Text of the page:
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How to Start a Nonprofit

Updated: Feb 26

So you are thinking of starting a nonprofit? THAT IS EXCITING!

One of the things I am asked about most often is what starting a nonprofit entails from a governmental standpoint. When I started a nonprofit for the first time, I made some mistakes. It was expensive and inefficient, and I did not understand what I was doing. After assisting in the formation of over 465, I now know the ins and outs of starting up. I hope to make your launch smoother than mine. Here are the vital first steps (assuming you know what your organization is all about and how you want to serve the greater good).

1. Name and Mission Statement

A name must be chosen for the nonprofit and a mission statement drafted. The name should be searched through the state name registry to make sure no other organization has that name or a name that is too similar. It is best practice to search the US Patent and Trademark Office for trademarks as well. Finally, you should also do a google search to see what's out there and secure a URL as well.

Your mission should never change so keep it as broad as you can while still being specific about what you are working to accomplish. The advice I give most often is to change the focus to your "why" rather than your "how." In some cases, you will need to adapt it over time, but it's not easy so make sure it encompasses everything you want to do and might do in the future without being too vague.

2. Select Board of Directors

It is now time to elect a board of directors. A board should consist of at least three unrelated members (President, Secretary, Treasurer) but may include as many as needed (such as... VP, Chairperson, CEO, CFO, COO, etc.).

3. Incorporate with the Secretary of State

Once the name is cleared, a mission statement has been written, and the board has been elected, the nonprofit corporation must be registered with the Secretary of State. This process is called "incorporating." You will have to pay a state-filing fee, which usually range from $20 to $125 depending on your state. Some states allow you to file online, while others are still doing it by paper.

4. Employer Identification Number/ Tax ID Number

Simultaneously, step four should occur. This step is acquiring what is known as an Employer Identification Number (EIN) also known as a "Tax ID Number." This is basically equivalent to the organization's Social Security Number. All information about your organization will be traced to this number and it is required to complete the process of forming your 501(c)(3) regardless of whether or not you have any employees. You obtain your EIN online through the IRS, but beware - this website has office hours. Yes, that's right. It only works during the daytime on weekdays! Beware, there are several scams out there - websites imitating the IRS. Obtaining an EIN is instant and free, so if you are paying, you are not on the IRS website. You may choose to pay for someone to obtain your EIN number for you which is fine, but just be aware of what route you are taking.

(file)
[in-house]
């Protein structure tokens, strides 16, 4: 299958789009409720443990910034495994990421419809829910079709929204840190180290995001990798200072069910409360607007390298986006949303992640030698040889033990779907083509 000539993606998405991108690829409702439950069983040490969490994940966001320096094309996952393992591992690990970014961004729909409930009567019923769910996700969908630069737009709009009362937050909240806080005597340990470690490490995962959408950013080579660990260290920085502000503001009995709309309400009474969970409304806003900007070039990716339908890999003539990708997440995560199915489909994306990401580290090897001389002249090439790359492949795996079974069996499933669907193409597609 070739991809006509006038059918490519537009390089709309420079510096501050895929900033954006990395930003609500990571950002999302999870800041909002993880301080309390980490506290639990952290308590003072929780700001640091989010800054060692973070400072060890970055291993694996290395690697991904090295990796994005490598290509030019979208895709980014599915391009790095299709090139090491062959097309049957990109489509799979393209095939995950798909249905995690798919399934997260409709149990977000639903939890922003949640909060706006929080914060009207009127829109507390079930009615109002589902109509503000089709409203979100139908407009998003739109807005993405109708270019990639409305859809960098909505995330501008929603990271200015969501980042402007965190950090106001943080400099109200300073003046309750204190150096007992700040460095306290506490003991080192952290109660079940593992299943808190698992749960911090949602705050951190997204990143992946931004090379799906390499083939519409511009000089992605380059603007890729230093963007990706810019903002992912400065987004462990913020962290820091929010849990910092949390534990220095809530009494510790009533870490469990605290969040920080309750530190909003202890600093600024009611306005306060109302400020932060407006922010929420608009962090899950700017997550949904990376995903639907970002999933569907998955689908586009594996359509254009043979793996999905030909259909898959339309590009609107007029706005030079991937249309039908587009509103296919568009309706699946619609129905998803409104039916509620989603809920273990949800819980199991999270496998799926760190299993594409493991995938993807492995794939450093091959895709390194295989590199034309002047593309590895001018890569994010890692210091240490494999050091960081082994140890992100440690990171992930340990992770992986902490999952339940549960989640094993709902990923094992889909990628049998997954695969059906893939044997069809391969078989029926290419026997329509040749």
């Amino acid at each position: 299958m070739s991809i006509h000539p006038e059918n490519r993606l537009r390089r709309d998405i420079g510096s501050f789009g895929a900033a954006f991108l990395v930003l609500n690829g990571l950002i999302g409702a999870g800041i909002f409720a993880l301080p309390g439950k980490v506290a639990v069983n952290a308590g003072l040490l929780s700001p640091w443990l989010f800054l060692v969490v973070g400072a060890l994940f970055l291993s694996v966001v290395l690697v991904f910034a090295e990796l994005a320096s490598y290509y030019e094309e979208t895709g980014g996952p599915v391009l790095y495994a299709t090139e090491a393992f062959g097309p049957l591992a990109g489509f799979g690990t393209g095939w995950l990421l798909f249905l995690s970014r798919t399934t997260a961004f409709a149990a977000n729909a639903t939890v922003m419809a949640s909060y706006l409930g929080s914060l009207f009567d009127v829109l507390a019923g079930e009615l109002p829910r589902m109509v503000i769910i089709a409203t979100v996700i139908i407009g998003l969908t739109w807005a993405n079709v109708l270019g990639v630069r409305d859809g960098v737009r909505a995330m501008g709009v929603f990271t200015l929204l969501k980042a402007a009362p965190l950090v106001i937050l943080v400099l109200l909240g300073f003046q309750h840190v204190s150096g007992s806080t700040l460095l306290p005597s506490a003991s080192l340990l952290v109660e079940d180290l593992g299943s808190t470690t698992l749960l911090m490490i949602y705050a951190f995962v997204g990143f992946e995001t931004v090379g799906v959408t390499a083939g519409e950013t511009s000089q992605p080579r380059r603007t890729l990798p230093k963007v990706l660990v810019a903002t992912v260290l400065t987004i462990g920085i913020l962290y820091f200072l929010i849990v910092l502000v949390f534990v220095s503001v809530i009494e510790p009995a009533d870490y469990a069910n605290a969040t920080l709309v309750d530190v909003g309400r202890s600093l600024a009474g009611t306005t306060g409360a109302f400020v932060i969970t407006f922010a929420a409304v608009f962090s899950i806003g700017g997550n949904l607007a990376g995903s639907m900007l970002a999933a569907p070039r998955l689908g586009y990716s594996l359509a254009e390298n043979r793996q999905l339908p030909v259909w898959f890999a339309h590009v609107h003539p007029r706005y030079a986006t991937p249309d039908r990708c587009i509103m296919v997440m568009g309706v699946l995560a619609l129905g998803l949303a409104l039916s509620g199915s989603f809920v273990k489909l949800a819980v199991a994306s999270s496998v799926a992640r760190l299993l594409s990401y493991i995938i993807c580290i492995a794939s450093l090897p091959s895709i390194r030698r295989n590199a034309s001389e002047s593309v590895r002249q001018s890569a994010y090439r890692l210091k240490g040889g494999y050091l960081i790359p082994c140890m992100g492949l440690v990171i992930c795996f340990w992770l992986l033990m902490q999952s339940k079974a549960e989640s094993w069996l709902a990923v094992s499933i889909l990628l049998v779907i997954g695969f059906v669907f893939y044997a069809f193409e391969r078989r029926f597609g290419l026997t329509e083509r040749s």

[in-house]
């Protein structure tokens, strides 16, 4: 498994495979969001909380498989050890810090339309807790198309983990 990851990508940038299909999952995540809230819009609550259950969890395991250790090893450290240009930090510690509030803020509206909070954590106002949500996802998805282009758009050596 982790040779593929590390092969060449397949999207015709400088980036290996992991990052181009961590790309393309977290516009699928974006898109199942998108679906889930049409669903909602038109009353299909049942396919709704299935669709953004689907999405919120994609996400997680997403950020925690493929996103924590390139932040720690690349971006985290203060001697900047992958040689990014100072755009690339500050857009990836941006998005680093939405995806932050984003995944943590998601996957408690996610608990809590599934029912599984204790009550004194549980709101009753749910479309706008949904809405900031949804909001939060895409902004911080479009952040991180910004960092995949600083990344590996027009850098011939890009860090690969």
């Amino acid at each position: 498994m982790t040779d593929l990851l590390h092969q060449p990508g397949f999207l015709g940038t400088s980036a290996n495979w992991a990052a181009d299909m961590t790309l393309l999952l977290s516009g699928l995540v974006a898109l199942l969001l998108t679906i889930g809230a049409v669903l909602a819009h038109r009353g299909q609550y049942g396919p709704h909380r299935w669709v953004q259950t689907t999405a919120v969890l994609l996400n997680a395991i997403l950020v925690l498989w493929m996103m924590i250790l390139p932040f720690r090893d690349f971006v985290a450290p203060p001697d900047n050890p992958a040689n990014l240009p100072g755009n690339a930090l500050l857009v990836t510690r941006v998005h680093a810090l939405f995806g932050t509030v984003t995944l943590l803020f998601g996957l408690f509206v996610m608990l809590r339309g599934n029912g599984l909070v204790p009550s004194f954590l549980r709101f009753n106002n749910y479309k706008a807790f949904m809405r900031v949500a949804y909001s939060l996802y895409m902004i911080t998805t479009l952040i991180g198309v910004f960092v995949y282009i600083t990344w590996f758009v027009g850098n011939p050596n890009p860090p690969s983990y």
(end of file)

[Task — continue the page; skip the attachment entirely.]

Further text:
When you receive a confirmation letter back from the Secretary of State you are completely incorporated, these incorporation documents along with your EIN - you need to have a document called a “Unanimous Consent” - the summary of your first board meeting with some specific resolutions which will allow you to officially start business. You can open a bank account and issue tax receipts, but the donations are not officially tax deductible until you complete step 5. Technically you can wait to complete step 5 if you are not taking donations, but it is VERY important not to delay long since you want your donors to receive the benefit of their donations being tax deductible.

5. IRS Form 1023 "Recognition of Exemption"

This process takes your nonprofit from its local/state recognition to national recognition by the IRS. All nonprofits are based out of the state in which they are doing business (where they are incorporated) and the work of the nonprofit should be restricted to that state unless otherwise specified and worked out in writing (known as "qualifying"). The IRS requires the submission of Form 1023 in order to be officially recognized as a nonprofit corporation. The IRS includes hefty filing fees for this form. There is 1023-EX for nonprofits whose income will average less than $50,000 per year - this has a filing fee of $275 as of this writing. The full form 1023 has a filing fee of $600. It could take as long as six to nine weeks to hear back from the IRS regarding your acceptance/denial of 501(c)(3) status. The response will either ask for more information (to which you will have to respond), approve your organization, or decline your applications. Upon approval, your organization will receive a letter on IRS letterhead stating that you are a tax-exempt 501(c)(3) corporation. For full 1023 filers, this letter will be stated retroactively to the date of your incorporation. Keep this letter, make a digital copy, and make several paper copies. It is this letter that large donors and foundations will want to see before donating.